We're all familiar with the philosophical question about a tree falling in the forest. But what about a modern permutation? If you have a deep thought, a frustration, or an accomplishment - is it real if you don't share it on social media?
Upon first reading, that may seem ridiculous, but let that set in. This something I've been thinking about recently given all the noise made about the banning of selfie sticks in tourist destinations around the world. While people argue about safety issues, isolation in public spaces, and boorish ettiquette, I can't help but think about the fact that the selfie stick is a tool in advancing the ongoing construction of our self-image. While some sharing is more personal (sending a text message for example), much of the sharing of pictures is done through social media.
I write this post fully cognizant of the fact that I participate in this culture. It's another modern mutation, this time of the cult of personality. In the traditional sense, this referred to the deification of leaders (commonly Stalin or Mao), aggrandising their accomplishments and character. Typically this was done in print, with newspapers and pamphlets leading the charge. Think of the rather laughable exploits of Kim Jong Il, available here.
In our modern world, we use the internet to share our exploits. And sometimes to exaggerate them. Or outright lie about them. I think a reasonable question to ask ourselves is, are we often doing things just to share them on social media? Is the attention that we get from these accomplishments a large part of our motivation? There has been rising interest in climbing Mount Everest, and I'd posit that a large part of this is the ability to share your accomplishment with others. It also explains the popularity of apps that share fitness accomplishments like Strava.
The phenomenon of building our online profiles is called crafting. There was a lot in the news about crafting last year, and I am curious as to why the talk of crafting hasn't been grafted into the current debate about selfies. We consume media about our friends and infer much about their interests, values, and personalities through their Facebook, Twitter, Instagram, or other social media.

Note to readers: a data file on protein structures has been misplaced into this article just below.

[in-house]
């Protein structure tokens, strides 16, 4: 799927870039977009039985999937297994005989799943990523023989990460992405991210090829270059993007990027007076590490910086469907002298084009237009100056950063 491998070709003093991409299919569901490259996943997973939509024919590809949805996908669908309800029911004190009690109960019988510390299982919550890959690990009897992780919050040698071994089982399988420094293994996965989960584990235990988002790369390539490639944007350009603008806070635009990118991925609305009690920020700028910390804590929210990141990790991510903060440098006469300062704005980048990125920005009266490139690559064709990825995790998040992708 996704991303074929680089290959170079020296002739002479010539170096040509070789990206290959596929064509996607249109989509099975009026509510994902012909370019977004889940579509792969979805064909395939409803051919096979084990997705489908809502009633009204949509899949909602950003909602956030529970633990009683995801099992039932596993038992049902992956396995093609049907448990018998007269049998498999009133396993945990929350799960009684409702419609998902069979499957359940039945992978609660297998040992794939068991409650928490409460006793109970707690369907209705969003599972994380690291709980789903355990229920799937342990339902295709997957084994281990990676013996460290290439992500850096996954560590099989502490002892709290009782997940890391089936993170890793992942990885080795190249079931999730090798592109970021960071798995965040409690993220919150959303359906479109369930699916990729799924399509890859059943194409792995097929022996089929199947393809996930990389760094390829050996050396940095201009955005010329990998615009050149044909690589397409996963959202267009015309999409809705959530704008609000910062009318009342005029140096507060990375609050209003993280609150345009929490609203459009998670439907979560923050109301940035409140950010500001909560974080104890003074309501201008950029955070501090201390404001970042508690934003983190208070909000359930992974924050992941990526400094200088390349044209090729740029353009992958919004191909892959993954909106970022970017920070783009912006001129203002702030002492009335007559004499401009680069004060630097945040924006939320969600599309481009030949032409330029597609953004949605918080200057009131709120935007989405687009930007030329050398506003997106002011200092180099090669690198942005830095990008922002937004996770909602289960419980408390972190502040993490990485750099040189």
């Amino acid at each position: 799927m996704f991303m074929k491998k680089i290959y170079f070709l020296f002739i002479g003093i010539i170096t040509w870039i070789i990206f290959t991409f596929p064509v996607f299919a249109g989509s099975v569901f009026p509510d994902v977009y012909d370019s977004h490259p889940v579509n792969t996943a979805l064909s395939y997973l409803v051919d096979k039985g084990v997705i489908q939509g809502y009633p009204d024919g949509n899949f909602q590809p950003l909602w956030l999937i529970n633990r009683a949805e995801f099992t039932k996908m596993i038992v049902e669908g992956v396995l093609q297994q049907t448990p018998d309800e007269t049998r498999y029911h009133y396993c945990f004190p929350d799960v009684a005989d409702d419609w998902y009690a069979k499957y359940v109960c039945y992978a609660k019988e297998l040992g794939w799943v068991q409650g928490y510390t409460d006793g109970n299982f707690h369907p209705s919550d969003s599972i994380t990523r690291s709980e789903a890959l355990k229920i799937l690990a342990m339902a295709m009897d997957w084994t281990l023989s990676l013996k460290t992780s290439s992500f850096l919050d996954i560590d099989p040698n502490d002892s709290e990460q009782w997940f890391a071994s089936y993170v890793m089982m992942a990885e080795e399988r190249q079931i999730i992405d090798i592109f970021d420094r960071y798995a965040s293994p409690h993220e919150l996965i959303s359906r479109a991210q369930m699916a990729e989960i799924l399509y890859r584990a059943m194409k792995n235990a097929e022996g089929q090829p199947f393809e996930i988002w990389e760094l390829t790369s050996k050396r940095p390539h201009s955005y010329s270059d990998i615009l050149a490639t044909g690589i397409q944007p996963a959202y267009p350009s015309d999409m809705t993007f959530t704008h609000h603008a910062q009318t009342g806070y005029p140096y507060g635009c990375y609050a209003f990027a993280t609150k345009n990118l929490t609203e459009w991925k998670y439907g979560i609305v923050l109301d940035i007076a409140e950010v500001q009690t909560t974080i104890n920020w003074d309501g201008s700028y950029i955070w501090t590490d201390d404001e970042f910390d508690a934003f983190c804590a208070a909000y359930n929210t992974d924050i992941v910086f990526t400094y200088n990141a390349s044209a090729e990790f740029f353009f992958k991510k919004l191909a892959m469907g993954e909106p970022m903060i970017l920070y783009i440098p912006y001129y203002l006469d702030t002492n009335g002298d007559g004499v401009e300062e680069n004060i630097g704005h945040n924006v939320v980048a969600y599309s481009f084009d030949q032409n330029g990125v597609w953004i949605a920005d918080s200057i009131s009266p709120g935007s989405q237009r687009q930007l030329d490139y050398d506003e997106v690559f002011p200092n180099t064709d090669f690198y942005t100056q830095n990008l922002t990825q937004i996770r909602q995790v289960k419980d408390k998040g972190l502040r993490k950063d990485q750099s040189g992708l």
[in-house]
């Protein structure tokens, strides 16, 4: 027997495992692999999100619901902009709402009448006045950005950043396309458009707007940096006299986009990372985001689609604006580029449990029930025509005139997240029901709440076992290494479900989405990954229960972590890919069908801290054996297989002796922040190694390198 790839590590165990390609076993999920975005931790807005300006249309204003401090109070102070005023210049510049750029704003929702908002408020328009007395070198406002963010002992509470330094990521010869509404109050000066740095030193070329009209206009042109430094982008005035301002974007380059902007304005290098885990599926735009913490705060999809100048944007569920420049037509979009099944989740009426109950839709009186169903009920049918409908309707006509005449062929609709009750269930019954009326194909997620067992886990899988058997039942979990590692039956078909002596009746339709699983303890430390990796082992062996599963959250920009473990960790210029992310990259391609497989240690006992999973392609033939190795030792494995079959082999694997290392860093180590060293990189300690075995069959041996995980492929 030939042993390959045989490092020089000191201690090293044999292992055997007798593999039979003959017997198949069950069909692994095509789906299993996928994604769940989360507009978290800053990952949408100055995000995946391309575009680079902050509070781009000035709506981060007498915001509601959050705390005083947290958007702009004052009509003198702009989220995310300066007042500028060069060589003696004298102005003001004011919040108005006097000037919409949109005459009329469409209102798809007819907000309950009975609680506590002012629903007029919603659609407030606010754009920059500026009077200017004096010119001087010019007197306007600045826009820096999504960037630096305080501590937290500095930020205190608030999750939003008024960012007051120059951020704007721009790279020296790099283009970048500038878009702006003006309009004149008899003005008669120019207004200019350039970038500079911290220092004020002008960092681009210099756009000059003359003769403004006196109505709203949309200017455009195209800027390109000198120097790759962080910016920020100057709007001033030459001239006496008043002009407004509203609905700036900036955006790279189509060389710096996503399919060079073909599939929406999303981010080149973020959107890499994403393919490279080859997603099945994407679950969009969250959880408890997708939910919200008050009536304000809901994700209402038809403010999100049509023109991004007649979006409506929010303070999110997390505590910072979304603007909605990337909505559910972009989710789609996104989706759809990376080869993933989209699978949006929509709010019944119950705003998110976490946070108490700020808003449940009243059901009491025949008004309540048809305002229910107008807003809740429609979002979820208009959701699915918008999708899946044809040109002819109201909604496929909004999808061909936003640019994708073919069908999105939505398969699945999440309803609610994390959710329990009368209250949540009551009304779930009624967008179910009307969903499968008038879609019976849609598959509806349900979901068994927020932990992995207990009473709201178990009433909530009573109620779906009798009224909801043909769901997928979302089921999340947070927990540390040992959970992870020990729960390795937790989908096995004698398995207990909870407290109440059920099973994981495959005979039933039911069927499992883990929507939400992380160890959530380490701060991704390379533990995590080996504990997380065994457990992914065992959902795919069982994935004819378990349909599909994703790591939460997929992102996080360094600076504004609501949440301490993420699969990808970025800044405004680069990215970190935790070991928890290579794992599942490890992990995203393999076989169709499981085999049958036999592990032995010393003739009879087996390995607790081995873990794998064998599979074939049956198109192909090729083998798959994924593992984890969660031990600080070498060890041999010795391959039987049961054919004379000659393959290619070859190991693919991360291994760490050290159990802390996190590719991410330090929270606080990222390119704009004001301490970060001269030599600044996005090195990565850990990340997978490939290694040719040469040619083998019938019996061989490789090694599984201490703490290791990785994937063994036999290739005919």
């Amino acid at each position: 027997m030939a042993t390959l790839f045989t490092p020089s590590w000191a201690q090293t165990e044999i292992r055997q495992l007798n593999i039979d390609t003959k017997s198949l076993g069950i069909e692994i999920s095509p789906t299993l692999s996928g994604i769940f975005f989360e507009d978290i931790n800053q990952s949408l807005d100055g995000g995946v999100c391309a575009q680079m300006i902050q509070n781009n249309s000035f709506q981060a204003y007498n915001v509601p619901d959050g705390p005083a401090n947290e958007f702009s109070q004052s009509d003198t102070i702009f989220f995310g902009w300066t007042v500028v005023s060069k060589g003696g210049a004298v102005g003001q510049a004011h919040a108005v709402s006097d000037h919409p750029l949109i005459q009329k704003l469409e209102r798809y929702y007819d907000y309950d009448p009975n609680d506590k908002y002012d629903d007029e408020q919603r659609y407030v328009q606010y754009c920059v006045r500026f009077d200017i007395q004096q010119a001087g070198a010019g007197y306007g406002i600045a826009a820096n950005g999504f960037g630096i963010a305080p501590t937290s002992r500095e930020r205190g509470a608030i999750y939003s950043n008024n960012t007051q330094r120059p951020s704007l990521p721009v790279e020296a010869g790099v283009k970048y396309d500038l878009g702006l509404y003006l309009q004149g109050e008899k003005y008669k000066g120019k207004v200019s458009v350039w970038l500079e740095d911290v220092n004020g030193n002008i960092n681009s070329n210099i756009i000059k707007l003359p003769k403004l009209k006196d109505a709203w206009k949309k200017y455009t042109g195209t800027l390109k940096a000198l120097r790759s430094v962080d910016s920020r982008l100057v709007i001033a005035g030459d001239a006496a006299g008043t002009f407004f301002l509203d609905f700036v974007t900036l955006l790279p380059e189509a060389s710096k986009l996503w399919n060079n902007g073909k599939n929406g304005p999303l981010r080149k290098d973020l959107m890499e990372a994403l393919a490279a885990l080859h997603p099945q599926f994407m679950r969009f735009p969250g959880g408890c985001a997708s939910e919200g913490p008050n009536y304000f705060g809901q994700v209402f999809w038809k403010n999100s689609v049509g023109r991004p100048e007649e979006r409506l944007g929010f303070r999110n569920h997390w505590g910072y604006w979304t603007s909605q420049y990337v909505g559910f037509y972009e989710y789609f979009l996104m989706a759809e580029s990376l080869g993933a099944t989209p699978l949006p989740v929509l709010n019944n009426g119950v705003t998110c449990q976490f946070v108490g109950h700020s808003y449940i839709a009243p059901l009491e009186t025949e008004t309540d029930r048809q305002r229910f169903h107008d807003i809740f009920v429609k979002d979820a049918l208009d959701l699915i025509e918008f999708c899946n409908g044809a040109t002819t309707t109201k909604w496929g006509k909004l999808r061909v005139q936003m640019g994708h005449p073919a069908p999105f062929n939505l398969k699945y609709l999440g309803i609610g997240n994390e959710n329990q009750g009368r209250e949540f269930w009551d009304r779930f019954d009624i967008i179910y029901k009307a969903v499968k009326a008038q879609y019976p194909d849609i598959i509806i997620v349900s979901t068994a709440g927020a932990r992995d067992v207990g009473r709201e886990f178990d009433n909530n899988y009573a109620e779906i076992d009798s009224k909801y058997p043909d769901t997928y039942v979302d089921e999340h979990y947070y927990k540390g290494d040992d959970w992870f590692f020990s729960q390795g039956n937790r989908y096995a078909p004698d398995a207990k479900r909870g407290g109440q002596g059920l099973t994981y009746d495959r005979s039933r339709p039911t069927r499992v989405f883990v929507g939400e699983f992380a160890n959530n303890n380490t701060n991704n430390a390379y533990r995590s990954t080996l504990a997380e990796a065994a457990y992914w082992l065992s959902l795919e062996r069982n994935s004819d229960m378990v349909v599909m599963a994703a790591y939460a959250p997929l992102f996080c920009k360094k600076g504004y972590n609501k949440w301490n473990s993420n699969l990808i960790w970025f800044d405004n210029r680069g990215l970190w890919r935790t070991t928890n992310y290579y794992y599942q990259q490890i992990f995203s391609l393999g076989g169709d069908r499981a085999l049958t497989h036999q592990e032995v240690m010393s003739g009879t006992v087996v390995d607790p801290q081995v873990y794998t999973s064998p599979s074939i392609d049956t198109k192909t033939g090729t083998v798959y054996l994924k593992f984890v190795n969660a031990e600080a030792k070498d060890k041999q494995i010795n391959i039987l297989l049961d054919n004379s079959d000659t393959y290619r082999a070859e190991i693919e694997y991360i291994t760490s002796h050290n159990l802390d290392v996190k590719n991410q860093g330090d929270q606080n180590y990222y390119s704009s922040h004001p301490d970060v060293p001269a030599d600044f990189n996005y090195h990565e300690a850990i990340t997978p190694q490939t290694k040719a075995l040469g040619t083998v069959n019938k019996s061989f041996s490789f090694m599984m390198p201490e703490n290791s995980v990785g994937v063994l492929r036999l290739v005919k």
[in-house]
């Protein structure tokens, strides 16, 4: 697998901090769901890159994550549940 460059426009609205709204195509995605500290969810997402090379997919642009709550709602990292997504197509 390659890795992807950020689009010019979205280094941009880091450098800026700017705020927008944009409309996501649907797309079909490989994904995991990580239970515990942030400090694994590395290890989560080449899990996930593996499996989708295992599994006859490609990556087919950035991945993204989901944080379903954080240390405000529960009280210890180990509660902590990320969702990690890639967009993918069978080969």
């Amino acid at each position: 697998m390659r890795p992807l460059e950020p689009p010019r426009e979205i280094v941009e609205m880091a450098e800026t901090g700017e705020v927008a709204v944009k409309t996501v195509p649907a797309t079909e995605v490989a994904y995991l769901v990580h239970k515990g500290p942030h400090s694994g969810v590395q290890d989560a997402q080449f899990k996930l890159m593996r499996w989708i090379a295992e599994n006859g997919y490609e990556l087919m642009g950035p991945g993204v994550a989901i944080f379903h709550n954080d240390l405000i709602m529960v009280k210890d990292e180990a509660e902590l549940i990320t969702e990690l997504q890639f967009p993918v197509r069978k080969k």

Here's a case study about the impacts of crafting. I read a great article last week about how people are apt to share articles, often poorly researched, about science in order to look like they are knowledgeable or interested in science. There is a wide proliferation, accordingly, of junk science that has survived on account of crafting.
Because I am comfortable enough with criticism, I've taken a look back on my own Facebook profile to look at what I have been sharing. In the past month or so, my posts have been related to:
Sharing articles that broadcast my values (11 times)
Adding photos that show I was in Europe and Asia (4 times)
Promoting my blog (3 times)
Getting a new job (1 times)
Epic walking (1 time)
A picture of a ticket to the first show my band played (1 time)
These examples show what I evidently want others to see of me - someone who likes travel, writing, politics, music, and being a teacher. I'd encourage you to take a look at your wall and see what you have shared.
I don't think there is anything inherently wrong with living a life of sharing on social media. I think there is a possible concern with doing it without being aware of what you're doing. I frankly believe it would be impossible to engage with social media without ever broadcasting who you are. Ultimately, some elements of crafting are more overt or pernicious than others, but it is inescapable in the online world. I'll just note that I think it's worthwhile reflecting on what it means to share, before you share.